Ferrari 308 Values

Ferrari 308 Values
7th July 2020 Ed Barton-Hilton

Ferrari 308 Values

The Ferrari 308 is a Classic and Sports Finance favourite – an iconic shape with an interesting motorsport history and perhaps more importantly in a post-bubble marketplace sensibly priced.

The 308 was introduced in 1975 and designed by Leonardo Fioravanti at Pininfarina, the same person behind the Daytona, Dino and the Berlinetta Boxer. Initially Ferrari produced the 308 as a fiberglass body, or more glamorously in Italian vetroresin. Quick for its time, in March 1976 a motoring magazine achieved a 0-60 time of 6.4 seconds and a top speed of 154mph. After 712 fibreglass cars had been produced, of which 154 RHD examples were delivered to the UK, Ferrari decided to tool up for steel body production.

Ferrari initially quoted a weight of 1090kg for the fibreglass model, although it would later be discovered that Ferrari had misrepresented the figure in an attempt to make the car seem more appealing. The weight was actually nearer 1240kg meaning that the difference in weight versus the new steel body was approximately 50kg, not 100kg – 150kg as is sometimes reported.

Weight was not the only change to the 308, along with a new propensity for corrosion a GTS targa top model arrived alongside the GTB in 1977, Bosch K-Jetronic fuel injection was added and the cylinder head would gain four valves per cylinder in 1982 when the quattrovalvole (QV) model was launched.

Along with many classics 308 prices really took off after in the late 2000s, but had languished for many years beforehand. Looking back through the auction archives Bonhams offered a 1977 fibreglass car for sale at Goodwood in 2006 with a guide price of £22,000 – £25,000. It didn’t sell – and these early cars now command a premium in the market ypically changing hands for between £115,000 – £135,000. The same year Bonhams sold a steel body 1981 car for £22,000.

Fast forward nine years and by 2015 good quality RHD models were trading in the £55,000 – £65,000 band. These crept up again slightly in 2017 to £65,000 to £70,000 with the best examples trading in the £80,000 – £90,000 range.

When the car was launched it was never destined for motorsport; after Fiat bought Ferrari in 1969 one report states that the group decision was that Lancia were to broadly compete in rallying, Fiat saloon racing, and Ferrari Formula One.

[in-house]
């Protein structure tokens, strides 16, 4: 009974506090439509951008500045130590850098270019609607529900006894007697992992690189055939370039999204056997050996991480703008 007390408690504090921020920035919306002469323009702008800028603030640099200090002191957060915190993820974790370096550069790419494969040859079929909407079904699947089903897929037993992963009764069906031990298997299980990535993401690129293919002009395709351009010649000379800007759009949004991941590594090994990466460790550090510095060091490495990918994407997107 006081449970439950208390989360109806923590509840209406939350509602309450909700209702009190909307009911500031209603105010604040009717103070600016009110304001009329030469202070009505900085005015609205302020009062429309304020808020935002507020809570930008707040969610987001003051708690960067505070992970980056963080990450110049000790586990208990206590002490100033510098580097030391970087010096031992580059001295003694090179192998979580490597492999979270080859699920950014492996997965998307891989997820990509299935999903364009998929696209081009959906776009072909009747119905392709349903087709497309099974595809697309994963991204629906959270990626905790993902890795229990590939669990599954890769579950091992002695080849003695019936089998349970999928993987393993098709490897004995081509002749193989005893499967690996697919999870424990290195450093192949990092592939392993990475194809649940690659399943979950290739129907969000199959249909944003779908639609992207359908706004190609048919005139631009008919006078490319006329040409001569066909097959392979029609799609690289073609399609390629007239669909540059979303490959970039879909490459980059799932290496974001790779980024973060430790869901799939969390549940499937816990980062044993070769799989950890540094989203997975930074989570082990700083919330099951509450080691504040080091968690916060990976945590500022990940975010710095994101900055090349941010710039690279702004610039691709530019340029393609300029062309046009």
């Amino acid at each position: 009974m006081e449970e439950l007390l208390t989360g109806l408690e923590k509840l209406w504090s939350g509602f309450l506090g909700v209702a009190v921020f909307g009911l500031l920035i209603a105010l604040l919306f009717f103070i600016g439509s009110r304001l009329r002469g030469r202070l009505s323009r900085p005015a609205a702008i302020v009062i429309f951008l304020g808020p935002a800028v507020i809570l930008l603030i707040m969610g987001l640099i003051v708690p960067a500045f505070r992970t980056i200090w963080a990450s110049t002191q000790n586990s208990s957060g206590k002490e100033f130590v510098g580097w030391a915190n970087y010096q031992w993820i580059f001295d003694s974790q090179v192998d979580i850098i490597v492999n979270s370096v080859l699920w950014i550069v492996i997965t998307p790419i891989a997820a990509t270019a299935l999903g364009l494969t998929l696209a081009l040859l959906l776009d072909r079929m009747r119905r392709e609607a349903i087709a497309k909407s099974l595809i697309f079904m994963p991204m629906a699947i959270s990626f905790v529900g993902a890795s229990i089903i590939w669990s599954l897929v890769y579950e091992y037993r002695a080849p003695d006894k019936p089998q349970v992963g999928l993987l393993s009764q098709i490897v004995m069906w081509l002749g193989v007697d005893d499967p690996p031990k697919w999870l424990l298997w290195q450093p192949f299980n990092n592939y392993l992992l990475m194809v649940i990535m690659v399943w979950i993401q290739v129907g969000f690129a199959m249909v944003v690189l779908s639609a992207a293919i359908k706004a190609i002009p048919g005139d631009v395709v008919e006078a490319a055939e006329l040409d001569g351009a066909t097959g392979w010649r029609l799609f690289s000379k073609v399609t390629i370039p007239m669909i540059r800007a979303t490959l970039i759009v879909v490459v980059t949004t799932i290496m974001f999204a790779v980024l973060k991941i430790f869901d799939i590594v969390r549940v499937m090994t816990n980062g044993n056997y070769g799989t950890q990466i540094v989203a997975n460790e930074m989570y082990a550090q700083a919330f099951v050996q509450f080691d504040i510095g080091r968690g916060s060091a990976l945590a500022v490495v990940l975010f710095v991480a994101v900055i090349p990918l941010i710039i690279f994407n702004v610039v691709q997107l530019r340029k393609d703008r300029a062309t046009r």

Customers who did approach Ferrari for a competition 308 were therefore guided towards Michelotto a Ferrari dealer in Padova, Italy to assist them. Michelotto would later become the go-to tuner for Ferrari in the same vein as AMG or AC Schnitzer are for Mercedes-Benz and BMW respectively later working on the 288 GTO and F40.

Fourteen cars were prepared by Michelotto; eleven to race in Group 4 and four later cars prepared for Group B. They weighed in at 1050kg, the reduction mostly due to Kevlar body panels and produced 300 bhp. The cars were also fitted with a close-ratio gearbox and a limited-slip ZF differential that could be adjusted to suit different types of rally stage.

The 308s prepared by Michelotto was successful and secured an initial win in the 1979 Rallye di Monza as well as back-to-back wins in 1981 and 1982 of the Tour de France Automobile. A second place in the 1982 Tour de Corse remains the only podium result for Ferrari in the World Rally Championship.

Examples of Michelotto 308s coming to market are relatively rare. Chassis 18869, a Group B car, sold in 2014 for €609,500 before being offered to the market again in 2018 with a guide price of €800,000 – €1,000,000. Chassis 20373, a Group 4, came to auction in 2008 with a guide of £750,000 – £840,000.

Returning to the road cars, for those buyers who purchased 308s pre-2010 they are likely to still be in positive territory in regards to prices. What is interesting is that those who did purchase the cars in the early 2000s they likely did so because they wanted to own the car for what it was, not because it was seen as investment, and they have been rewarded for doing so.

Classics as an asset class hadn’t yet been created and the reality is that buying a £25,000 Ferrari is probably more of a liability than an investment no matter what the market conditions are. The 308 is a fantastic entry point for Ferrari ownership and prices have returned to sensible levels. We are seeing good examples being secured in the £45,000 – £55,000 range, a level which we feel is sustainable and fair in the current market conditions.